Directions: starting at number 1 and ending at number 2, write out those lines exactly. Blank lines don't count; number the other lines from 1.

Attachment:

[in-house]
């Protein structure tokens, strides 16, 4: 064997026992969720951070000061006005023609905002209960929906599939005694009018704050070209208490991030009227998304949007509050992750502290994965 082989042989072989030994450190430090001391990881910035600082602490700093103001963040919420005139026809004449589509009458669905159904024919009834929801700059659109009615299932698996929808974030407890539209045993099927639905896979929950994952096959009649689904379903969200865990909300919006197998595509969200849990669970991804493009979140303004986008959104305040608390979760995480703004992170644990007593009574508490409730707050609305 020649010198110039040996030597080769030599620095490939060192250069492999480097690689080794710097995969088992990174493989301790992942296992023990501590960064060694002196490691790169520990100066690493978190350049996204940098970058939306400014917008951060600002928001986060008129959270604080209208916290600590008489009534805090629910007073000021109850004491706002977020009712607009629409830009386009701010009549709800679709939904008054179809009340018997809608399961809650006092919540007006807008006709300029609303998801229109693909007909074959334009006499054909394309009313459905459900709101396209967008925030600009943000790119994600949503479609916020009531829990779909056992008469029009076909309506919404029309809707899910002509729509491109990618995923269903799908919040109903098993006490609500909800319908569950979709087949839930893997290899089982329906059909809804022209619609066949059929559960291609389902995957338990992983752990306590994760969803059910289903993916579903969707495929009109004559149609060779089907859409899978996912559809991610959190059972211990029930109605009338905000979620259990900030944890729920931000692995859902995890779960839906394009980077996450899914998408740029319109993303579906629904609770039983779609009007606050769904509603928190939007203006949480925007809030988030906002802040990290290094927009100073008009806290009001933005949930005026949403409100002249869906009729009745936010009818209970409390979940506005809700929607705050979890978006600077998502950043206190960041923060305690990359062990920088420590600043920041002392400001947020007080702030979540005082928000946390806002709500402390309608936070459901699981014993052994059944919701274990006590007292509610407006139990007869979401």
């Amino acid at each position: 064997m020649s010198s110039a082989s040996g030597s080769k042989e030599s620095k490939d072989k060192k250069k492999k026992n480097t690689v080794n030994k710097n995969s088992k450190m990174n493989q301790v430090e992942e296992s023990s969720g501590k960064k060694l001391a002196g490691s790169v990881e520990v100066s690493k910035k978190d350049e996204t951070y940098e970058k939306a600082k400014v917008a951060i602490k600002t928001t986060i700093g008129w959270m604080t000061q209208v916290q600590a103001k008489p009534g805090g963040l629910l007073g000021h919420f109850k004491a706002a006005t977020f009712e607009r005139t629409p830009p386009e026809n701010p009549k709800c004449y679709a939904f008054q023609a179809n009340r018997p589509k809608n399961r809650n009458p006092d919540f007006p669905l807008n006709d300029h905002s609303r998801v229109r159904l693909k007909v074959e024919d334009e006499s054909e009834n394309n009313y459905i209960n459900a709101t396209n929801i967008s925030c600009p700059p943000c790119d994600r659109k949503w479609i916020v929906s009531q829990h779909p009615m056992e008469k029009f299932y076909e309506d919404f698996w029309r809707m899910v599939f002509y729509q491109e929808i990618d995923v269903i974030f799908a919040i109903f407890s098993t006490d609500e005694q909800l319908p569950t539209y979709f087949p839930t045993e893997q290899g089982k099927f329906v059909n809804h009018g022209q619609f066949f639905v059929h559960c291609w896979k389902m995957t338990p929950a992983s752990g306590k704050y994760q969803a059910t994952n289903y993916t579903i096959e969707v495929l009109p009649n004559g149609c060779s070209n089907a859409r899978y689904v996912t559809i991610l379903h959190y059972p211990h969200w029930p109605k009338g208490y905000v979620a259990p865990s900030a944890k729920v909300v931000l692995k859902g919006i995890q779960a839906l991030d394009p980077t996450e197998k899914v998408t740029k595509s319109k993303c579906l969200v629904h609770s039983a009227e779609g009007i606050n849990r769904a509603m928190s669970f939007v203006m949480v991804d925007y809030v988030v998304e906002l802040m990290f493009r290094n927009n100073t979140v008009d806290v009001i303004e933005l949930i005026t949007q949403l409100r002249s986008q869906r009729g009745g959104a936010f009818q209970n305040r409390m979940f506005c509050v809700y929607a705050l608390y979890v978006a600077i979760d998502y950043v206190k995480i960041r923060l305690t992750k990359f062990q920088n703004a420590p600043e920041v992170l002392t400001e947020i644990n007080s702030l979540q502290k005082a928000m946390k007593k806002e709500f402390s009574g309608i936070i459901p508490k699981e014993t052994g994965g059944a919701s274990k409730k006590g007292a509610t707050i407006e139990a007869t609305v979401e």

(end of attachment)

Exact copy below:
[in-house]
């Protein structure tokens, strides 16, 4: 064997026992969720951070000061006005023609905002209960929906599939005694009018704050070209208490991030009227998304949007509050992750502290994965 082989042989072989030994450190430090001391990881910035600082602490700093103001963040919420005139026809004449589509009458669905159904024919009834929801700059659109009615299932698996929808974030407890539209045993099927639905896979929950994952096959009649689904379903969200865990909300919006197998595509969200849990669970991804493009979140303004986008959104305040608390979760995480703004992170644990007593009574508490409730707050609305 020649010198110039040996030597080769030599620095490939060192250069492999480097690689080794710097995969088992990174493989301790992942296992023990501590960064060694002196490691790169520990100066690493978190350049996204940098970058939306400014917008951060600002928001986060008129959270604080209208916290600590008489009534805090629910007073000021109850004491706002977020009712607009629409830009386009701010009549709800679709939904008054179809009340018997809608399961809650006092919540007006807008006709300029609303998801229109693909007909074959334009006499054909394309009313459905459900709101396209967008925030600009943000790119994600949503479609916020009531829990779909056992008469029009076909309506919404029309809707899910002509729509491109990618995923269903799908919040109903098993006490609500909800319908569950979709087949839930893997290899089982329906059909809804022209619609066949059929559960291609389902995957338990992983752990306590994760969803059910289903993916579903969707495929009109004559149609060779089907859409899978996912559809991610959190059972211990029930109605009338905000979620259990900030944890729920931000692995859902995890779960839906394009980077996450899914998408740029319109993303579906629904609770039983779609009007606050769904509603928190939007203006949480925007809030988030906002802040990290290094927009100073008009806290009001933005949930005026949403409100002249869906009729009745936010009818209970409390979940506005809700929607705050979890978006600077998502950043206190960041923060305690990359062990920088420590600043920041002392400001947020007080702030979540005082928000946390806002709500402390309608936070459901699981014993052994059944919701274990006590007292509610407006139990007869979401």